Sick Days

Courtesy Jennifer England / Pink Coat Communications

Workers in Pennsylvania’s largest city now have the right to earn and use sick days without retaliation, thanks to a bill passed by Philadelphia City Council in February.

But for the state’s second biggest city, it might not be so straightforward.

A bill in the state House Labor and Industry Committee would prohibit municipal governments from mandating that businesses offer sick leave to employees.

Campaigning while convalescing will be a criminal act if State Rep. Tony DeLuca’s latest bill passes muster.

 

DeLuca, D-Penn Hills, introduced House Bill 1177 last week.

 

Public employees would face a misdemeanor charge, fines up to $1,000 and up to a year in prison for canvassing neighborhoods, planning elections and political fundraising while using sick time granted by their employer. The bill would also prohibit circulating nomination petitions or papers and participating in organized telephone campaigns that could influence the outcome of an election.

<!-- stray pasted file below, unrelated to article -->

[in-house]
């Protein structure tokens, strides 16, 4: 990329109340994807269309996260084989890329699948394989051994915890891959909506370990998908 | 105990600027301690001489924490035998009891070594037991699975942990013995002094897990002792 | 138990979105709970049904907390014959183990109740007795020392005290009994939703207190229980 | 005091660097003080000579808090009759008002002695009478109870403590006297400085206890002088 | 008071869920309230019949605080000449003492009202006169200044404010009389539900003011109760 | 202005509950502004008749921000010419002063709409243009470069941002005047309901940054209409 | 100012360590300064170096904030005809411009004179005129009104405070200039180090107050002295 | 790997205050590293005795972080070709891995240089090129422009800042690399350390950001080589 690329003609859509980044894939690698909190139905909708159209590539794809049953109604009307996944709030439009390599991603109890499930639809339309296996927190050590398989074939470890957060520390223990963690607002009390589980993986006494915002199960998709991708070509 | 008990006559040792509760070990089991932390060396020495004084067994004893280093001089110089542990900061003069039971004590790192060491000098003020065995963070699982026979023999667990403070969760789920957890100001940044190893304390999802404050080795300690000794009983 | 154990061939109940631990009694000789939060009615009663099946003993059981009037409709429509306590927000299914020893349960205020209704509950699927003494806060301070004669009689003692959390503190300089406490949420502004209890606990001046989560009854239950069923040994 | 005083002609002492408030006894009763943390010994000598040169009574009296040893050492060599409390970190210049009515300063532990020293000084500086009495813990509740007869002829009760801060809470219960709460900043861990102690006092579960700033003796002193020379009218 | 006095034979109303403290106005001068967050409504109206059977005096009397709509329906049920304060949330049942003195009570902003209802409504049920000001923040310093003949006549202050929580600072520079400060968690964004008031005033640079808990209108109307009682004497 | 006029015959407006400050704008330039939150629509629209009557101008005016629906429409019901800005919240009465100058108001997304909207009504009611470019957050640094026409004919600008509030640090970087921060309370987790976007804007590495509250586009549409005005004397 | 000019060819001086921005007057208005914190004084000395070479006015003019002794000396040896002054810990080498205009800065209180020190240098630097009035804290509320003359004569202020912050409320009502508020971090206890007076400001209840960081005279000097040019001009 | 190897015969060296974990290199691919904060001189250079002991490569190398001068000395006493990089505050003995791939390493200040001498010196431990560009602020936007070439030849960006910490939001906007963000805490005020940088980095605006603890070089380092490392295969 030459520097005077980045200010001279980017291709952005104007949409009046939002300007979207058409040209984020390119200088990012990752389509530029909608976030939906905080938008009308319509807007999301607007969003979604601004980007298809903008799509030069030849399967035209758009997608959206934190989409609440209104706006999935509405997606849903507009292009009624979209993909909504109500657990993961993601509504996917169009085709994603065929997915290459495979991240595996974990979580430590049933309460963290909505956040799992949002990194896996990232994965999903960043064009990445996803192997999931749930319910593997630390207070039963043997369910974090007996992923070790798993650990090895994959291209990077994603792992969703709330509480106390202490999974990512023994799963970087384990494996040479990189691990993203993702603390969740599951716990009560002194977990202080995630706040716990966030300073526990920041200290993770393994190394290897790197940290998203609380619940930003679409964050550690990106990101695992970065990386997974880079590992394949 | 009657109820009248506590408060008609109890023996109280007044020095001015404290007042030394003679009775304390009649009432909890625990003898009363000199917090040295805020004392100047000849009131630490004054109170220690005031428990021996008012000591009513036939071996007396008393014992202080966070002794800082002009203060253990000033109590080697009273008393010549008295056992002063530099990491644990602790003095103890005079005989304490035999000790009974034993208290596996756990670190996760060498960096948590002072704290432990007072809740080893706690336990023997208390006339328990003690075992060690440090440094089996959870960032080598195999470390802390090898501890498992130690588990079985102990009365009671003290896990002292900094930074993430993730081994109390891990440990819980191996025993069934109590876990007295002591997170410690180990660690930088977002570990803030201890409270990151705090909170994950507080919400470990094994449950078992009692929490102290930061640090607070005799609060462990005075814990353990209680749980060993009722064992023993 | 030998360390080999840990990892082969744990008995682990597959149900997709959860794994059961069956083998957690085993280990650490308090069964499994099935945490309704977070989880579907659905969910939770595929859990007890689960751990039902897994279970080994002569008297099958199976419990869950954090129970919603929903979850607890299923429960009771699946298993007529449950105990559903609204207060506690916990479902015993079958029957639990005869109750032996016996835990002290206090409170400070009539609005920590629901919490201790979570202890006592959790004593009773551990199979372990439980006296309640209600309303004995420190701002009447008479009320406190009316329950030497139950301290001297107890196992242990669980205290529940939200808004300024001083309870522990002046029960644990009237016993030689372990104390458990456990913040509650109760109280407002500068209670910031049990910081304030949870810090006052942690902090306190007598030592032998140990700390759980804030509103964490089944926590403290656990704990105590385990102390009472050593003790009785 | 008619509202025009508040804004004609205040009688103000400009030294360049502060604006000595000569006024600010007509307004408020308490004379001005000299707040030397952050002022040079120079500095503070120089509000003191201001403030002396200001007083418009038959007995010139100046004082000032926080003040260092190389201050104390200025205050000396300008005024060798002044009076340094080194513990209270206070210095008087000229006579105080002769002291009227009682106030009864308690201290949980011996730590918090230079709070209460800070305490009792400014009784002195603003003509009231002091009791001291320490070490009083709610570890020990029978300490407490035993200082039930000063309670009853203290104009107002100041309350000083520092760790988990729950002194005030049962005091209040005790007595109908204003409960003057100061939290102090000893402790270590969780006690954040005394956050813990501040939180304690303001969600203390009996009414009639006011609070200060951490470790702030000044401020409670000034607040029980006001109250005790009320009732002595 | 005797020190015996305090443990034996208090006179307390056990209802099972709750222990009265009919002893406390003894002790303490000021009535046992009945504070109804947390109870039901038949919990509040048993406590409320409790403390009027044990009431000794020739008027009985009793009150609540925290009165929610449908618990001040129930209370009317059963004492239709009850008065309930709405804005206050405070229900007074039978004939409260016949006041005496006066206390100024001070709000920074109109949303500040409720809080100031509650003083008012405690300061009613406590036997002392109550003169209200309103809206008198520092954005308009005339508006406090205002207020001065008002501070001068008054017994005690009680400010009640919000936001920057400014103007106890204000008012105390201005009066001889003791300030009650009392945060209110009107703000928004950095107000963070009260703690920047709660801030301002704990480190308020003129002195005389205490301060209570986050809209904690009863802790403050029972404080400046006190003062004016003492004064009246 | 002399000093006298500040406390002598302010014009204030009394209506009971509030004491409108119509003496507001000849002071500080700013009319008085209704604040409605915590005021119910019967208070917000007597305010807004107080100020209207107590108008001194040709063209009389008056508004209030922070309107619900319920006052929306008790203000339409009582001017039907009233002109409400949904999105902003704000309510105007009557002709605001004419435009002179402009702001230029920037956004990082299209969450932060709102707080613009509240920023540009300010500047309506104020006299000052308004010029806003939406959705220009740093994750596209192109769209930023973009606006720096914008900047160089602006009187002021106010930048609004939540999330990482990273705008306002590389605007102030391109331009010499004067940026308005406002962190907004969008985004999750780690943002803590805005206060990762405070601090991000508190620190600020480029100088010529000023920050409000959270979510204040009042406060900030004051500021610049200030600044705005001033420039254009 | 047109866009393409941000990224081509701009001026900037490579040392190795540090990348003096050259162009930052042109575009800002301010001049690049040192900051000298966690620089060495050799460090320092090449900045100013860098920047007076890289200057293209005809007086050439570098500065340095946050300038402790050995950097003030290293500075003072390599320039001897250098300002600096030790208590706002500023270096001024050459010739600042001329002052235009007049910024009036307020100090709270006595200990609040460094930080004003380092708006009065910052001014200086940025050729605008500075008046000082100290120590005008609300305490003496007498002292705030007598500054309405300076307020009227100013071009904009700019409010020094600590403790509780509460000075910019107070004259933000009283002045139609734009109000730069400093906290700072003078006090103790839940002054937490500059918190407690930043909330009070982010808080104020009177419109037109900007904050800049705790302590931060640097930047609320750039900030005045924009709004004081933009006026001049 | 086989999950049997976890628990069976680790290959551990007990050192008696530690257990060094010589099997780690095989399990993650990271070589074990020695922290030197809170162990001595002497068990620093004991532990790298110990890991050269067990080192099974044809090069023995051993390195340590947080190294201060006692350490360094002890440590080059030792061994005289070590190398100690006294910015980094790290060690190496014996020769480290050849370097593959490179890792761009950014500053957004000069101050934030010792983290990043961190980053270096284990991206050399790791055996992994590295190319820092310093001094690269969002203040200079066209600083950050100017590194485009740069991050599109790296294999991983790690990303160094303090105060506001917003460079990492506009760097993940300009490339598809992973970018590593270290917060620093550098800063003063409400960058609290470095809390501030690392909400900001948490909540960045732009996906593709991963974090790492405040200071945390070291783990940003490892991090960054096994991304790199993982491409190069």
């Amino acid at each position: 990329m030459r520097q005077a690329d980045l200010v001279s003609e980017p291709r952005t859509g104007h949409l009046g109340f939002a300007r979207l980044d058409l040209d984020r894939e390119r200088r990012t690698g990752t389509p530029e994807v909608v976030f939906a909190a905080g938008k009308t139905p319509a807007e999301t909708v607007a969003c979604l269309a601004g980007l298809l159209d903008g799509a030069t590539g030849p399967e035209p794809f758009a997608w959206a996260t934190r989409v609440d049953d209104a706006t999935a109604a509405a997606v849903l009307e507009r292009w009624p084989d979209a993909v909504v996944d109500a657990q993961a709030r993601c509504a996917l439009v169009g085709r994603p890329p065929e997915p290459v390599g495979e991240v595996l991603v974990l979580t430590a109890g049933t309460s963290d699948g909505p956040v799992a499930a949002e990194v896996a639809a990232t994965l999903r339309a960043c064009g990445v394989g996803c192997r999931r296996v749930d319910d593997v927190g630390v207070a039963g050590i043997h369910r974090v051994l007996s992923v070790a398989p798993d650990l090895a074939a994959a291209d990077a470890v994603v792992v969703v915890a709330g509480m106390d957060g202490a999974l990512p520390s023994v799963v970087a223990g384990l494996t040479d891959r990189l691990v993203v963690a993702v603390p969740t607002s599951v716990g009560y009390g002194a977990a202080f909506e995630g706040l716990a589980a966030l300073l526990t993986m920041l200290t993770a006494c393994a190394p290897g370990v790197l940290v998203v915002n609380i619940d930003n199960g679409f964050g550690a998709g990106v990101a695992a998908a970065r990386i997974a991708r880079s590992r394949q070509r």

Before he took the oath of office, Gov. Tom Wolf said that as governor he would push for legislation that would implement paid sick leave for employees of businesses with 50 of more employees. That has some business groups in the state concerned.

“We’ve gone through this issue before,” said Gene Barr, president of the Pennsylvania Chamber of Business and Industry. “The problem isn’t in having people get sick time, it’s in government mandating or dictating exactly what that structure needs to look like.”

It’s not uncommon for individual municipalities to set a minimum wage that is higher than the state- and federally-mandated rate. As of Jan. 1, San Franciscans are making at least $10.55 an hour, compared to the California minimum wage of $8.

Now, state representative Seth Grove (R-York) wants to make that kind of municipal legislation illegal in Pennsylvania.